Many babies who develop bronchopulmonary dysplasia (BPD) are born with serious respiratory distress syndrome (RDS). The signs and symptoms of RDS at birth are:
- Rapid, shallow breathing
- Sharp pulling in of the chest below and between the ribs with each breath
- Grunting sounds
- Flaring of the nostrils
Babies who have RDS are treated with surfactant replacement therapy. They also may need oxygen therapy (oxygen given through nasal prongs, a mask, or a breathing tube).
Often, the symptoms of RDS start to improve slowly after about a week. However, some babies get worse and need more oxygen or breathing support from NCPAP or a ventilator.
A first sign of BPD is when premature infants—usually those born more than 10 weeks early—still need oxygen therapy by the time they reach their original due dates. These babies are diagnosed with BPD.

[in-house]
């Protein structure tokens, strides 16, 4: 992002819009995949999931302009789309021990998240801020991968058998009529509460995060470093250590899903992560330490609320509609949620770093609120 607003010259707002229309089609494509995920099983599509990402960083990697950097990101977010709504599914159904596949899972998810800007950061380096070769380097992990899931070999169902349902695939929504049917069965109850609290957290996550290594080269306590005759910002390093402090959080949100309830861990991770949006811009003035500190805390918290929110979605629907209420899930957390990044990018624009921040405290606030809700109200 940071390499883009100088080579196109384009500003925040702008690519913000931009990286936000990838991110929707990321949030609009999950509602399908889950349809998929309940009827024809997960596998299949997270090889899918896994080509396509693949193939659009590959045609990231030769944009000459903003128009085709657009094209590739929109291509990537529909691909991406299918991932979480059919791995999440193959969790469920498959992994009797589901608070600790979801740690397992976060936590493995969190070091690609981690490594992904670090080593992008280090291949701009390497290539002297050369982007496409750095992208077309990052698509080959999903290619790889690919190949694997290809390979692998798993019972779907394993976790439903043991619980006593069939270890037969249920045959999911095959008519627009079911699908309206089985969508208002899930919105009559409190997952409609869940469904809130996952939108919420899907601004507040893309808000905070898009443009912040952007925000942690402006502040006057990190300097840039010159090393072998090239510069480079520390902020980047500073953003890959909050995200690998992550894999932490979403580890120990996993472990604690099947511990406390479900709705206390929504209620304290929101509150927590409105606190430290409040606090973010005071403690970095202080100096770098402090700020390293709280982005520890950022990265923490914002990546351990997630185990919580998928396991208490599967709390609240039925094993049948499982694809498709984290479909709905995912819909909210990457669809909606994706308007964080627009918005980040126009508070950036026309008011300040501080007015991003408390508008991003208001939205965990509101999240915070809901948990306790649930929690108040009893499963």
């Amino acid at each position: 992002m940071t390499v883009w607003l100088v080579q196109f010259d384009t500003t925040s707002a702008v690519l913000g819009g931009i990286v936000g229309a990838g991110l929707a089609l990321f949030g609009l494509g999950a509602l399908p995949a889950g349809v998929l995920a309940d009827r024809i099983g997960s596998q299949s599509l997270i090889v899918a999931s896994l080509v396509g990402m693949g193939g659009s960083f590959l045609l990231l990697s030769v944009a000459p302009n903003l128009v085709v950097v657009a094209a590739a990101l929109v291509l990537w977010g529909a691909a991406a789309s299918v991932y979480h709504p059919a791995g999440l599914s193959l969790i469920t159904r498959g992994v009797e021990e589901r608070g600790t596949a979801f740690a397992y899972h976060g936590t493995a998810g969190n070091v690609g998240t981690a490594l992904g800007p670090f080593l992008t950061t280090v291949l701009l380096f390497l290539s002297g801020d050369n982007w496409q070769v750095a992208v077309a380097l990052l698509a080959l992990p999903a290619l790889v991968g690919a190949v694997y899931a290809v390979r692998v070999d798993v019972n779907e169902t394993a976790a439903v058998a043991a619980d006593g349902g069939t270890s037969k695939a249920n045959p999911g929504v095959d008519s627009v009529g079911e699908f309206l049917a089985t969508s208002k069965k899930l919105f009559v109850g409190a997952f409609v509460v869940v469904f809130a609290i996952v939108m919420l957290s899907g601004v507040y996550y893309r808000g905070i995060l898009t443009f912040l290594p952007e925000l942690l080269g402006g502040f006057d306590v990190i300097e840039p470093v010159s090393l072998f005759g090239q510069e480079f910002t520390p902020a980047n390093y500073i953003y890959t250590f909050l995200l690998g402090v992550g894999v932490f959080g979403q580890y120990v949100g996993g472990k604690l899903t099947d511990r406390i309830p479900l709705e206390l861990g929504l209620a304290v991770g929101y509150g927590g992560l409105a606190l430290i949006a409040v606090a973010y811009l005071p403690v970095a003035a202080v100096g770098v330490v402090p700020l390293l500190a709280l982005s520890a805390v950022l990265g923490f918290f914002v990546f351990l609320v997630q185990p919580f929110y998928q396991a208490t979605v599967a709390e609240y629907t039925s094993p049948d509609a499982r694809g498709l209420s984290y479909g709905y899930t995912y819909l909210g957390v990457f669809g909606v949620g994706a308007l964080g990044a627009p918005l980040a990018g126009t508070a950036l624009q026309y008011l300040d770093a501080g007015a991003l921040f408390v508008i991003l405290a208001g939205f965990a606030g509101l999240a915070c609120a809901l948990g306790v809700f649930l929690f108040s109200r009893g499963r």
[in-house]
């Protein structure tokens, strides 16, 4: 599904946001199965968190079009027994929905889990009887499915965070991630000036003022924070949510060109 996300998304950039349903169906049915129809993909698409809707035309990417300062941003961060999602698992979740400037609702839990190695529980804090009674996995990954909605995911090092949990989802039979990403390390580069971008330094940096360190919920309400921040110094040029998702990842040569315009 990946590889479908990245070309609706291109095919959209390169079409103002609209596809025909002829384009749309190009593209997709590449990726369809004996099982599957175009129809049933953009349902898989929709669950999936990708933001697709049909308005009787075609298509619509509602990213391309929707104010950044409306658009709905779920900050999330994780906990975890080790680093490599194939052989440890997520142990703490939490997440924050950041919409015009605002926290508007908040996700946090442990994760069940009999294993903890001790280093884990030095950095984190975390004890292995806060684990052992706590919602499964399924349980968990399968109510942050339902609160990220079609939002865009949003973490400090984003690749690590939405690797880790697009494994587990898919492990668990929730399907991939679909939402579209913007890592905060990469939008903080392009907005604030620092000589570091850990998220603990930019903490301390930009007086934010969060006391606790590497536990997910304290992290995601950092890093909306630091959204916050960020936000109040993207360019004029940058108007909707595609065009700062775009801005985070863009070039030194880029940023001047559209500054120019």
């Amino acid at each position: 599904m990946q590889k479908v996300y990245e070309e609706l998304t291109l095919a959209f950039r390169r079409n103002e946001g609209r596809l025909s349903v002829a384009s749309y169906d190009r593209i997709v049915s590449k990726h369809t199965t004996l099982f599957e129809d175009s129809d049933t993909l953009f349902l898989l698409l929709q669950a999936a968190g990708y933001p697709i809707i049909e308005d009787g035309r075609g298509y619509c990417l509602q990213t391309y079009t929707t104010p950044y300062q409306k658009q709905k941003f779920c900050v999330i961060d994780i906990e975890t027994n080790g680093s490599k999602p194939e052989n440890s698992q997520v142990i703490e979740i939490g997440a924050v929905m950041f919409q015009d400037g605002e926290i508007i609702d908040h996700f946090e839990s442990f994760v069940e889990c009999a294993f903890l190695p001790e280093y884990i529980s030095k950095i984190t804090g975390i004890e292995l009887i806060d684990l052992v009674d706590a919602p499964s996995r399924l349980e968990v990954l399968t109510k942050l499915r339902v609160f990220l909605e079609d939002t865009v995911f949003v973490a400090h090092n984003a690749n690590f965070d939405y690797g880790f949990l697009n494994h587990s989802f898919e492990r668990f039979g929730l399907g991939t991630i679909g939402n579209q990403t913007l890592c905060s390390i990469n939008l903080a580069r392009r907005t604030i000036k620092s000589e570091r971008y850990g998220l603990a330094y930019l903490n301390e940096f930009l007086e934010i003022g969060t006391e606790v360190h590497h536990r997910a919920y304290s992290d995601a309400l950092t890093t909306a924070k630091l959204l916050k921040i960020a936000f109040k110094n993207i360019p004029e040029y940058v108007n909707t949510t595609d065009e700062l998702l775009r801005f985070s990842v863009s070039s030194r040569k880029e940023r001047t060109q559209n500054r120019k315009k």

Infants who have severe BPD may have trouble feeding, which can lead to delayed growth. These babies also may develop:
- Pulmonary hypertension (PH). PH is increased pressure in the pulmonary arteries. These arteries carry blood from the heart to the lungs to pick up oxygen.
- Cor pulmonale. Cor pulmonale is failure of the right side of the heart. Ongoing high blood pressure in the pulmonary arteries and the lower right chamber of the heart causes this condition.